People who attend synagogue on the first and last days of Pesach, and the intermediate Shabbat, know that there are special Torah-readings for those days. The regular weekly schedule of parshiyot is temporarily “sidestepped.”

Torah is also read on every day in-between (as it is on Sukkot and Chanukah — the other 8-day festivals on the Jewish calendar) the first and last days (where ordinarily, it would only be read on Monday and Thursday mornings). Reading Torah on these days helps maintain the special spirituality — the “holiness” — of the days, by maintaining meditation on the holiday-themes, even though the days are “hal ha-mo’eid” (intermediate days), rather than “chagim” (holidays) themselves.

Below, I’ve taken the list of Torah readings for intermediate days, and their description, from Chabad.org. [1]

Anyone reading this piece in any year can check the same website for the schedule of readings in that year.

I’ve gleaned some related comments from various commentaries and anthologies. As part of your own, private meditative learning, why not search out more comments on these Torah-sections, or on specific verses within them?

1) Exodus 13:1-16: Instructions to commemorate the Exodus by sanctifying the firstborn, avoiding leaven and eating matzah on Passover, telling one’s children the story of the Exodus, and donning tefillin.

13:3 — [זכר] — “Remember. This word is in the infinitive form, implying [in Hebrew grammar] that the Exodus should be remembered constantly.” [2]

13:9 — For a sign to you…: “The Exodus is to be more than a mere annual celebration. Its eternal lessons are to be ever before the mind of the Israelite…” [3]

2) Exodus 22:24-23:19: A portion from parshah “Mishpatim,” which includes the laws of the festivals.

“Each festival [Pesach/Sh’vuot/Sukkot] is called a chag, a term that indicates that the festival involves an obligatory pilgrimage to a sanctuary [i.e. the Temple in Jerusalem]. The same meaning endures in the Muslim institution of the chajj [often pronounced hajj],  the religious duty to make a pilgrimage to Mecca [at least once in a lifetime].” [4]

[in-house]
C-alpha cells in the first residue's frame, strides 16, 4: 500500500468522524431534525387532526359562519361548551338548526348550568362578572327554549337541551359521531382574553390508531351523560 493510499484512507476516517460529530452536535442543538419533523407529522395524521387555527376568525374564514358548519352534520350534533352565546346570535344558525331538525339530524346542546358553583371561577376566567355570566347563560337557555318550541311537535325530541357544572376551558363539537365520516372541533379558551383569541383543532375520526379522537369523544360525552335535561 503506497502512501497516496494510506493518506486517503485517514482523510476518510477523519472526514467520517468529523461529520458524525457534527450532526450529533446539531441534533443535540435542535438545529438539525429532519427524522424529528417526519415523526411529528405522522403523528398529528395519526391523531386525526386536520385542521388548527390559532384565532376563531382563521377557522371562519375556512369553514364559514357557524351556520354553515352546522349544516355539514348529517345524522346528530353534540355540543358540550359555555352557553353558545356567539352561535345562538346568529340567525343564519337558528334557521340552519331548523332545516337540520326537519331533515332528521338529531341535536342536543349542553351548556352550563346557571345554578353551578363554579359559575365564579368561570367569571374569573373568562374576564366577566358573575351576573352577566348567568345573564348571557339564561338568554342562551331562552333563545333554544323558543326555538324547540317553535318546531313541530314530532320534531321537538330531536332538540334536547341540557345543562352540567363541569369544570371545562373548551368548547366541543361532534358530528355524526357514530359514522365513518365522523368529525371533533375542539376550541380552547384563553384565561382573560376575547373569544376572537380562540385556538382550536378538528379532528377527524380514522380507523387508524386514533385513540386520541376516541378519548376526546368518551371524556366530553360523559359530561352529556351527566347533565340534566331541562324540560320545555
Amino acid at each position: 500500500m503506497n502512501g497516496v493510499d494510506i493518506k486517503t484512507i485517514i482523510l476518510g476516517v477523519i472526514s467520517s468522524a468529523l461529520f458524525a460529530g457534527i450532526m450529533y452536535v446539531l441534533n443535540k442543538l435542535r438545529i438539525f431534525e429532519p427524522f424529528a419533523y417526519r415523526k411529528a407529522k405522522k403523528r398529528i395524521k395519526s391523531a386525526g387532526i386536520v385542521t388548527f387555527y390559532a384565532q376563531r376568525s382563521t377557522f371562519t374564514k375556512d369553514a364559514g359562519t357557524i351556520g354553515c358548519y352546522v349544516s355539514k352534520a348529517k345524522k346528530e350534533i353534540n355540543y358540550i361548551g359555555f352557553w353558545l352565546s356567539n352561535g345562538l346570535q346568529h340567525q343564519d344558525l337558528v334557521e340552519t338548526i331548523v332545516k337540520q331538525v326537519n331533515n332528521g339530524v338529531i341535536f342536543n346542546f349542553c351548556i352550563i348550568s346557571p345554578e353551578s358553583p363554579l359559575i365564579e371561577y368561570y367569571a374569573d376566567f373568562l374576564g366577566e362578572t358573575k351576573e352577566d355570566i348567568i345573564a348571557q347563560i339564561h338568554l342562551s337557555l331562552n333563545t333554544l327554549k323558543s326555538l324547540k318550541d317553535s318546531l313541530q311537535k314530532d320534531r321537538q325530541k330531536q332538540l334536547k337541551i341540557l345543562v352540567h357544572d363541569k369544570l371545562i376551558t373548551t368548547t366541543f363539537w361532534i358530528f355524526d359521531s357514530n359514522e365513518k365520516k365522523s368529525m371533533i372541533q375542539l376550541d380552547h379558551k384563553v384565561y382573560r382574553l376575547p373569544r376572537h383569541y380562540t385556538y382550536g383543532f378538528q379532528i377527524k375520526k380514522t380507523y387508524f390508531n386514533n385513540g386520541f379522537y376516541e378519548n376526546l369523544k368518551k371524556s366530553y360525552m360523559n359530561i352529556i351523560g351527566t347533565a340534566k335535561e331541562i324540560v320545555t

23:14 Three times…: “They were to rejoice in their Maker.”  [5]

3) Exodus 34:1-26 (note — when one of the “intermediate days” of Passover is Shabbat, this is the reading read on that day, and it begins 12 verses earlier, with 33:12): A section describing Moses’ receiving of the Second Tablets and G-d’s revelation to him of His Thirteen Attributes of Mercy, which likewise concludes with the laws of the festivals.

34:6 — Kindness and truth…: “Lovingkindness precedes truth, both here and in Scripture, as if to say, ‘Speak the truth by all means, but be quite sure that you speak the truth in love’.” [6]

4) Numbers 9:1-14: The story and laws of the “Second Passover.”

9:1 — And the L-rd spoke to Mosheh in the wilderness of Sinai…: “Why was Torah given in the wilderness? To teach you that whoever doesn’t make himself [or herself] free to all as the wilderness [i.e. open; humble] is not worthy to receive Torah…” [7]

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[1] http://www.chabad.org/parshah/article_cdo/aid/39992/jewish/Passover-Torah-Readings.htm
[2]Stone” Chumash; Art Scroll Publications; p. 361 (based on Rashi)
[3] Hertz, Rabbi Joseph H.; Pentateuch and Haftorahs; p. 261
[4] The Rabbinical Assembly (Conservative); Etz Hayyim; Torah and Commentary; p. 473
“The Arabic letters are ‘hah’ and ‘jeem’. The ‘hah’ has the same sound  as ‘chet’ and the ‘jeem’ sounds like the ‘j’ in Jew in Standard Arabic [i.e. soft ‘g’],  though in Egyptian Arabic it sounds like ‘gimel’ [i.e. hard ‘g’.]”  (received in private email from linguist Simon Ager 4/23/11).

from: en.wikipedia.org/wiki/Hajj:

“The Hajj is based on a pilgrimage that was ancient even in the time of Muhammad in the 7th century. According to [Muslim] tradition, elements of the Hajj trace back to the time of Abraham (Ibrahim), around 2000 BCE. Abraham’s wife, Sarah, was unable to conceive, and upon her request, Abraham had taken their female servant, Hagar, as a second wife. Hagar bore Abraham a son, Ishmael. It is believed that Abraham was ordered by God to leave Hagar (Hājar) and Ishmael (ʼIsmāʻīl) alone in the desert. Looking for shelter, food and water, Hagar ran back and forth between the hills of Safa and Marwa seven times with her son. In desperation, she laid the baby on the sand and begged for God’s assistance. The baby cried and hit the ground with his heel (some versions of the story say that the angel Gabriel (Jibrail) scraped his foot or the tip of his wing along the ground), and the Zamzam Well miraculously sprang forth.”
[5] The Soncino Chumash; The Soncino Press; p. 489 (based on Sforno; 15th-16th c.)
[6] Plaut, W.G.; The Torah, A Modern Commentary; Union for Reform Judaism; p. 606 (quoting Rabbi J.H. Hertz; Pentateuch and Haftorahs; p. 365)
[7] Montefiore and Loewe; Rabbinic Anthology; p. 167 (quoting Pesikta d’Rav Kahana)